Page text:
What happens if court papers are served late?

No matter what kind of litigation process you need to complete, serving court papers at the right time and without delay is essential. Whether you are taking someone to court to recover a debt or are obtaining an eviction court order against one of your tenants or even against squatters, it is crucial for court papers to be served timely, & in the correct manner otherwise, the case might be thrown out by the judge.

 

Serving papers under the Civil Procedure Rules

There are multiple methods when it comes to serving papers in the British legal system, and they are all based on the fundamental principle that a party is entitled to be informed of the nature of the case taken against them. Special rules may apply to different types of documents, but the general rule is to serve the papers via ordinary pre-paid post. In some specific instances, such as bankruptcy, for example, a copy of the petition needs to be served to the debtor in person. Whilst first class post is an acceptable way to serve certain papers, it does give the defendant the opportunity of denying that s/he ever received them. Therefore, int is more prudent and will in the end save time to have documents served by a properly qualified process server.

 

Common methods of serving papers

The Civil Procedure Rules outline the different methods of serving papers that may be used by the party who is taking the other party to court. First class post is the usual method of serving, but you may also opt for a personal service to handle the document physically to the party in question. If the other party is a corporation or a limited company, the papers can be served to the person with the most senior position.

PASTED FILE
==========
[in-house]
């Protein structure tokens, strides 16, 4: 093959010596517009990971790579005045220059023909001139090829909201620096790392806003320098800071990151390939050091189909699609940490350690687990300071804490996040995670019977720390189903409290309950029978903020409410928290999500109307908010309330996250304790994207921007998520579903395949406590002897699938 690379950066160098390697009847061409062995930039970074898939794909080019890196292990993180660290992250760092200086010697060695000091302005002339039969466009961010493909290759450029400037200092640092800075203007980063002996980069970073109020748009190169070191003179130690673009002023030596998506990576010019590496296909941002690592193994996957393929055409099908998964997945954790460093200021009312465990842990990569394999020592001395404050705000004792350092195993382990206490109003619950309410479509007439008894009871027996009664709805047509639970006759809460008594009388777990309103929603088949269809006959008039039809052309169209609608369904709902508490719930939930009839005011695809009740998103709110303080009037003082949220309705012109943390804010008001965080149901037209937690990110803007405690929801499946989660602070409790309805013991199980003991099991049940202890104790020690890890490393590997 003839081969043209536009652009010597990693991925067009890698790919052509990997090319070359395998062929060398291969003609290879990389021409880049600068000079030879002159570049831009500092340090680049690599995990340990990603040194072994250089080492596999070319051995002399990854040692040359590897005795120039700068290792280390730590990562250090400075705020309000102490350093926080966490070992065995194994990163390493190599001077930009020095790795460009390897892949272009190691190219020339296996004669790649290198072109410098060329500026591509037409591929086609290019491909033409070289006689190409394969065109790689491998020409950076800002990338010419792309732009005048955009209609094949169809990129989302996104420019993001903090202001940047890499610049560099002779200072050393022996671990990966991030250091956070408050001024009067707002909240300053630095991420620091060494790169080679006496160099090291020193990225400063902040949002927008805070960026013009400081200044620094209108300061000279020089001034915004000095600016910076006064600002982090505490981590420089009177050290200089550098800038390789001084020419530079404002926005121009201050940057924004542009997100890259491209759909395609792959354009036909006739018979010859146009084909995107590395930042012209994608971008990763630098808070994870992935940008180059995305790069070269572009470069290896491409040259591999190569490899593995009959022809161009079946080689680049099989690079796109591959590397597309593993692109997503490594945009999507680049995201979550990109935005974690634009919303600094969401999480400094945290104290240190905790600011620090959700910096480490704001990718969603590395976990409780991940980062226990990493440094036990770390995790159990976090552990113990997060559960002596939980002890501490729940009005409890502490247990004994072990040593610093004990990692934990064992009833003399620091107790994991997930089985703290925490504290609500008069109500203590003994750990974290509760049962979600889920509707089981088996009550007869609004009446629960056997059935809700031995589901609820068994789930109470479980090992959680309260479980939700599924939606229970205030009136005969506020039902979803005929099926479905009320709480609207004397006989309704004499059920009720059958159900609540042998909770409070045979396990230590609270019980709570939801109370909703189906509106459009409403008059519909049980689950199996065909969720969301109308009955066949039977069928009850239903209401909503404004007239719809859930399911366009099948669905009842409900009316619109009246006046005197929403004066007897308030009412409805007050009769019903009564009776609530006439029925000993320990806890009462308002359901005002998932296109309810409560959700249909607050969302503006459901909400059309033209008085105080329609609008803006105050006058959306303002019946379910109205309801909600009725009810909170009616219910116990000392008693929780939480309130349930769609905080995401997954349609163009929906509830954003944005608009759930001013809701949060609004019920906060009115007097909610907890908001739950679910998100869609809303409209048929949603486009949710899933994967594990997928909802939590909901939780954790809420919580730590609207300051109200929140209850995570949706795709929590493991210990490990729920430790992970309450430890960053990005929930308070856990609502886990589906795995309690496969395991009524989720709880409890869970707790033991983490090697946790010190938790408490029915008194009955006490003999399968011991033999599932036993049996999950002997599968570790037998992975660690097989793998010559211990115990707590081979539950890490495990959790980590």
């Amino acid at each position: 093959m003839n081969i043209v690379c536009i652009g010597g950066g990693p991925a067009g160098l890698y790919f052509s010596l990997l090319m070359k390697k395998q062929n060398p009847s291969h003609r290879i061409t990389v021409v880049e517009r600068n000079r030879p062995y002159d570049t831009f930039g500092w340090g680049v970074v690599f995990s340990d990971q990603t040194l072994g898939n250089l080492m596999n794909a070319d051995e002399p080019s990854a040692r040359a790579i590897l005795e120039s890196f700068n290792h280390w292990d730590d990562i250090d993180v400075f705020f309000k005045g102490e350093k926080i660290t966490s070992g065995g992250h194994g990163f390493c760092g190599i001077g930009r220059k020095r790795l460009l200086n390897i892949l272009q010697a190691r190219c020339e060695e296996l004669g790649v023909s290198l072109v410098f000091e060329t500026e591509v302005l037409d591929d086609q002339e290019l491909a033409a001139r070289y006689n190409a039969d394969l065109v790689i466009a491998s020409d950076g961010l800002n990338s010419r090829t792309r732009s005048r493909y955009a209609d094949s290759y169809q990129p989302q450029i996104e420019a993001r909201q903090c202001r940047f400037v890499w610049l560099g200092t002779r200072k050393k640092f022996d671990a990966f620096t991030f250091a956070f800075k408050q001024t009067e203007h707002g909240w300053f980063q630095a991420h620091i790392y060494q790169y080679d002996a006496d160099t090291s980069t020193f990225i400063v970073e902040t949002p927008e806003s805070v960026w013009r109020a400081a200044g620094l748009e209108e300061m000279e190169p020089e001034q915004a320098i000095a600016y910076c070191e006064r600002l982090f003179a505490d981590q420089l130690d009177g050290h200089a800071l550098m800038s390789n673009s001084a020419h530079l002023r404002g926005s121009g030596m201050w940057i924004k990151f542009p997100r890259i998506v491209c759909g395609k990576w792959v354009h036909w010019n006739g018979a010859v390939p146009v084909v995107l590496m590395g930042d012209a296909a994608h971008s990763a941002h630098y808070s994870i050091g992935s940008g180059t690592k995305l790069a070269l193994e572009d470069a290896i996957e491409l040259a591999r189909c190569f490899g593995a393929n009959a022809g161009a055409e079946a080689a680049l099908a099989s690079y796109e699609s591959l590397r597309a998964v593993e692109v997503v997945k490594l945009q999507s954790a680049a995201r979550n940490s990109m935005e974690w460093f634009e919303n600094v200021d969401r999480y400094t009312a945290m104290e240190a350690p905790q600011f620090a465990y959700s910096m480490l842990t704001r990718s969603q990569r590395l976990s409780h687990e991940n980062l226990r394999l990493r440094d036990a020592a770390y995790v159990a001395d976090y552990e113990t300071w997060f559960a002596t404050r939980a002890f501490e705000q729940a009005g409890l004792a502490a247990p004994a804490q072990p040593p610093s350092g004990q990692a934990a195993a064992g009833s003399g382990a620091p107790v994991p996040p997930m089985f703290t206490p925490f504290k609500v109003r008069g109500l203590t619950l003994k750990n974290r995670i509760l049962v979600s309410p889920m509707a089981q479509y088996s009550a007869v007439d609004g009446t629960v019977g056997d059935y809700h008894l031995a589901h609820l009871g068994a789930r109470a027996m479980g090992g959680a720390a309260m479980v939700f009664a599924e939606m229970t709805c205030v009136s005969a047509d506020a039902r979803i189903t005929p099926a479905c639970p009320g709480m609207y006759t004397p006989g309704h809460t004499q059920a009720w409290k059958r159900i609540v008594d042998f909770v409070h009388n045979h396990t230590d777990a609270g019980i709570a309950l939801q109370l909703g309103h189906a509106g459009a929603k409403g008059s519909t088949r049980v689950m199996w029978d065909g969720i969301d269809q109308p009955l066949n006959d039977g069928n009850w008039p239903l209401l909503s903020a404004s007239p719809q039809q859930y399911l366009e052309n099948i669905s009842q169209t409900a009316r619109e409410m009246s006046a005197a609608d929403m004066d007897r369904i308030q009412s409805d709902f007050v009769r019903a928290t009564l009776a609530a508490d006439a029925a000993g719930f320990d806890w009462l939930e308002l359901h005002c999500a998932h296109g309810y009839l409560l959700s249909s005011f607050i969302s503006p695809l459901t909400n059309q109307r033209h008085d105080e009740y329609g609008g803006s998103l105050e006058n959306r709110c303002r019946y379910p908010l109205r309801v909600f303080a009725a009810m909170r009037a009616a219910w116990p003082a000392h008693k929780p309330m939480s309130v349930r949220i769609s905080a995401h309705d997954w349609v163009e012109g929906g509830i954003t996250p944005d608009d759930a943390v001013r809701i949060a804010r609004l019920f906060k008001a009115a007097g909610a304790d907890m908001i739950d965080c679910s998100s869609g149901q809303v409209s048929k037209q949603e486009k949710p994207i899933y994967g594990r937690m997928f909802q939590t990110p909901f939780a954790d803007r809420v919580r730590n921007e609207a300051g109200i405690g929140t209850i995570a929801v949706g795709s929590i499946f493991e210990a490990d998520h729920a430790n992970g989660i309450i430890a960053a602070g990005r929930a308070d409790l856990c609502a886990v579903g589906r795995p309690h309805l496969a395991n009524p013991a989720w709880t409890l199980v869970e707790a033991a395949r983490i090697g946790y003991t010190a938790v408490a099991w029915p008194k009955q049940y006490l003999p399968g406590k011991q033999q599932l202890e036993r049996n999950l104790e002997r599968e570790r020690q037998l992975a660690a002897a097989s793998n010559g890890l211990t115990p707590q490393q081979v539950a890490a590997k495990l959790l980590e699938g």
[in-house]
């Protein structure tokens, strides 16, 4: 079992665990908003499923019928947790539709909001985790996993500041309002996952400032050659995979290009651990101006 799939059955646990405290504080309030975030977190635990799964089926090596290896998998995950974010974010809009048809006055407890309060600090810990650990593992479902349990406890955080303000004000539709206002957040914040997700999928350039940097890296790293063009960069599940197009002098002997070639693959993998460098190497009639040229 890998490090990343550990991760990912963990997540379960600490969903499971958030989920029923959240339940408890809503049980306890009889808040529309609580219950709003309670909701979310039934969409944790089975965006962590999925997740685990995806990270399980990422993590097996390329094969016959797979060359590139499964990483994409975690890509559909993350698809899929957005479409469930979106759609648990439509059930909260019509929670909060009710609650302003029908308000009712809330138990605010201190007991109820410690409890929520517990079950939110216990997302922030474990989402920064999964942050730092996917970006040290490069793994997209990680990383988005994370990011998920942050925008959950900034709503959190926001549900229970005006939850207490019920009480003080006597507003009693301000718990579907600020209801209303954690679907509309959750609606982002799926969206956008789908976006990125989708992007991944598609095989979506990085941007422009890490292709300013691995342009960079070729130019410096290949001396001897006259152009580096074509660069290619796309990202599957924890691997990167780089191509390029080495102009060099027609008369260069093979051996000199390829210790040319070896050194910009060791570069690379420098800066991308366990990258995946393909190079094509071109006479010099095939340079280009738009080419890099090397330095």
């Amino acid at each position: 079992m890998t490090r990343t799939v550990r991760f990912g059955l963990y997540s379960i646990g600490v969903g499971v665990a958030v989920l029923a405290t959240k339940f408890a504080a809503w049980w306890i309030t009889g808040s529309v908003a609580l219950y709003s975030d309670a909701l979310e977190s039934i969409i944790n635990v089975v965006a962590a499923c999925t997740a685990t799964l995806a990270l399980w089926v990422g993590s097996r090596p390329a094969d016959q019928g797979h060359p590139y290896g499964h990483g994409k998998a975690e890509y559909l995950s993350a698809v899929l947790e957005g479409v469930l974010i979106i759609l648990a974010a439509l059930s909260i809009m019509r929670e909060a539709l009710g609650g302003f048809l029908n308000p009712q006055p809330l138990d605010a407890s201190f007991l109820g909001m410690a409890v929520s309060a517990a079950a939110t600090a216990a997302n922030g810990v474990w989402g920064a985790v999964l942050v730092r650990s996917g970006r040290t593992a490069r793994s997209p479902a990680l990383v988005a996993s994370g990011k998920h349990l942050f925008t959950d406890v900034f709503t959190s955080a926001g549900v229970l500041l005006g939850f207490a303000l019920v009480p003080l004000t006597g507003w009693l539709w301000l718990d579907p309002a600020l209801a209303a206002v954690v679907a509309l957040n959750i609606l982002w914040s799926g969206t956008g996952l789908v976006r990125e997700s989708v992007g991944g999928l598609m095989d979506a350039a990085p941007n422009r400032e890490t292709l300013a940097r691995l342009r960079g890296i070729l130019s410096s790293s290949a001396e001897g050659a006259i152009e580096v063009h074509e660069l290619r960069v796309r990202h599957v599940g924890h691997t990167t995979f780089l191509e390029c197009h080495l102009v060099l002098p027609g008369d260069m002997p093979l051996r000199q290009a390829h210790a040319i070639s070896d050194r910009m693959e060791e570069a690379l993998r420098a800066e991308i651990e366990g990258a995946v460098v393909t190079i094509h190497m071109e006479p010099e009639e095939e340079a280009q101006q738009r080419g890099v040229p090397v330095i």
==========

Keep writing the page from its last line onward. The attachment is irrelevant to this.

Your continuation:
For some methods of delivering papers, you may need to obtain consent first. For example, if you want to serve the papers via fax, email, or document exchange, you may need the consent of the other party. Finally, you need to make sure that the documents are delivered to the correct address.

 

Deemed dates of service

No matter what delivery method you opt for, it is essential to serve the papers within a specific time limit, which may differ according to various types of proceedings. The deemed date of service refers to the date the papers are deemed to be served. In some cases, there are very strict time limits in place for serving papers, and the deemed date of service is relevant for the purpose of court proceedings.

The deemed dates for service are the day it was handed to the party for personal service, unless the papers were served after 16:00 hrs., in which case the deemed service date is the following working day; the second day after the document was posted in the case of first class post, the same day for fax deliveries made before 16:00 hrs  and if sent later, the next business day; the day after it was left at an address; and the second day after an email was sent.

To make sure the court papers are served on time, it is a good idea to use the services of Able Investigations, who can deliver the documents for you with process serving, on time every time.

For more information, get in touch with our team on 0845 370 7401 or fill out our contact form.

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